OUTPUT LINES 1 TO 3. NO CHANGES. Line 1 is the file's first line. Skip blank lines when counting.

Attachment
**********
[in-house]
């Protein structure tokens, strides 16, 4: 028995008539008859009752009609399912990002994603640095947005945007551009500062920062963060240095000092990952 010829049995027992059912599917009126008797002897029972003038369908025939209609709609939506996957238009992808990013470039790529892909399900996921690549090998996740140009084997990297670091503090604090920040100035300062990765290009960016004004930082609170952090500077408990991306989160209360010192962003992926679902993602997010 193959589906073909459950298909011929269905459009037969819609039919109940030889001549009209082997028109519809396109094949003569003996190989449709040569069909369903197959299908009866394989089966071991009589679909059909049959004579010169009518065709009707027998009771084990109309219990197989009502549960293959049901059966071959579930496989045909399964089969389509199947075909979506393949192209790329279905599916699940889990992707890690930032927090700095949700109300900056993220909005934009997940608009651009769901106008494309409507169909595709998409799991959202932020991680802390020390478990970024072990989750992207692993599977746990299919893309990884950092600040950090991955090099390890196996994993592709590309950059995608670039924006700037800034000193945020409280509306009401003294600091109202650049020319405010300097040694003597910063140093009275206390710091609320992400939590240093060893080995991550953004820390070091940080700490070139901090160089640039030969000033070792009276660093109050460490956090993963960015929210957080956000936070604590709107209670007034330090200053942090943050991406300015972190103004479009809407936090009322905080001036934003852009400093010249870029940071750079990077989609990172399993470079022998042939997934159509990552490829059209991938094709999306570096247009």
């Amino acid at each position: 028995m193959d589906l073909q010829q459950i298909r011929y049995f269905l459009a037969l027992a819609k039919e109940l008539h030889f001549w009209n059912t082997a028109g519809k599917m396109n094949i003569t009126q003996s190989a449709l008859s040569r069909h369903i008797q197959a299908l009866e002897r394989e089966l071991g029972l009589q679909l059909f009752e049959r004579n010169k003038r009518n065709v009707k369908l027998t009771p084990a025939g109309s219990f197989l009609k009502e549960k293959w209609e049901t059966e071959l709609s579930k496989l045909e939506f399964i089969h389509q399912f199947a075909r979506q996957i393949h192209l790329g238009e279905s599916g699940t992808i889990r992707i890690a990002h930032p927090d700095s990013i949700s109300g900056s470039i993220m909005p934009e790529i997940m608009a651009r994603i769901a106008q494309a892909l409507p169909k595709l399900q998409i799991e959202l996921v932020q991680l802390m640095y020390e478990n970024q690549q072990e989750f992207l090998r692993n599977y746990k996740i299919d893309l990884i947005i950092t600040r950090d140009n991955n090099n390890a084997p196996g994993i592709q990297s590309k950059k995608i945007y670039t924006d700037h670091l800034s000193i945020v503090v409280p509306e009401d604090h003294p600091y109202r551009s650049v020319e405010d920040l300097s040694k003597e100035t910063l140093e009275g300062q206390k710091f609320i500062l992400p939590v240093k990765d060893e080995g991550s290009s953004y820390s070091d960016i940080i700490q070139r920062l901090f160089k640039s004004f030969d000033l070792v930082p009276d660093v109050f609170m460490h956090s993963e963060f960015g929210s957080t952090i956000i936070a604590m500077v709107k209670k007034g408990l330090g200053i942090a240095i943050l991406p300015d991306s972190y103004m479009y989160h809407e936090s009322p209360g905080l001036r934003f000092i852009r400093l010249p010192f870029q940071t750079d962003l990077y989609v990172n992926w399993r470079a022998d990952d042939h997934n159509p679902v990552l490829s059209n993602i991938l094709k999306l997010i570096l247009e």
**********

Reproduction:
[in-house]
């Protein structure tokens, strides 16, 4: 028995008539008859009752009609399912990002994603640095947005945007551009500062920062963060240095000092990952 010829049995027992059912599917009126008797002897029972003038369908025939209609709609939506996957238009992808990013470039790529892909399900996921690549090998996740140009084997990297670091503090604090920040100035300062990765290009960016004004930082609170952090500077408990991306989160209360010192962003992926679902993602997010 193959589906073909459950298909011929269905459009037969819609039919109940030889001549009209082997028109519809396109094949003569003996190989449709040569069909369903197959299908009866394989089966071991009589679909059909049959004579010169009518065709009707027998009771084990109309219990197989009502549960293959049901059966071959579930496989045909399964089969389509199947075909979506393949192209790329279905599916699940889990992707890690930032927090700095949700109300900056993220909005934009997940608009651009769901106008494309409507169909595709998409799991959202932020991680802390020390478990970024072990989750992207692993599977746990299919893309990884950092600040950090991955090099390890196996994993592709590309950059995608670039924006700037800034000193945020409280509306009401003294600091109202650049020319405010300097040694003597910063140093009275206390710091609320992400939590240093060893080995991550953004820390070091940080700490070139901090160089640039030969000033070792009276660093109050460490956090993963960015929210957080956000936070604590709107209670007034330090200053942090943050991406300015972190103004479009809407936090009322905080001036934003852009400093010249870029940071750079990077989609990172399993470079022998042939997934159509990552490829059209991938094709999306570096247009």
């Amino acid at each position: 028995m193959d589906l073909q010829q459950i298909r011929y049995f269905l459009a037969l027992a819609k039919e109940l008539h030889f001549w009209n059912t082997a028109g519809k599917m396109n094949i003569t009126q003996s190989a449709l008859s040569r069909h369903i008797q197959a299908l009866e002897r394989e089966l071991g029972l009589q679909l059909f009752e049959r004579n010169k003038r009518n065709v009707k369908l027998t009771p084990a025939g109309s219990f197989l009609k009502e549960k293959w209609e049901t059966e071959l709609s579930k496989l045909e939506f399964i089969h389509q399912f199947a075909r979506q996957i393949h192209l790329g238009e279905s599916g699940t992808i889990r992707i890690a990002h930032p927090d700095s990013i949700s109300g900056s470039i993220m909005p934009e790529i997940m608009a651009r994603i769901a106008q494309a892909l409507p169909k595709l399900q998409i799991e959202l996921v932020q991680l802390m640095y020390e478990n970024q690549q072990e989750f992207l090998r692993n599977y746990k996740i299919d893309l990884i947005i950092t600040r950090d140009n991955n090099n390890a084997p196996g994993i592709q990297s590309k950059k995608i945007y670039t924006d700037h670091l800034s000193i945020v503090v409280p509306e009401d604090h003294p600091y109202r551009s650049v020319e405010d920040l300097s040694k003597e100035t910063l140093e009275g300062q206390k710091f609320i500062l992400p939590v240093k990765d060893e080995g991550s290009s953004y820390s070091d960016i940080i700490q070139r920062l901090f160089k640039s004004f030969d000033l070792v930082p009276d660093v109050f609170m460490h956090s993963e963060f960015g929210s957080t952090i956000i936070a604590m500077v709107k209670k007034g408990l330090g200053i942090a240095i943050l991406p300015d991306s972190y103004m479009y989160h809407e936090s009322p209360g905080l001036r934003f000092i852009r400093l010249p010192f870029q940071t750079d962003l990077y989609v990172n992926w399993r470079a022998d990952d042939h997934n159509p679902v990552l490829s059209n993602i991938l094709k999306l997010i570096l247009e």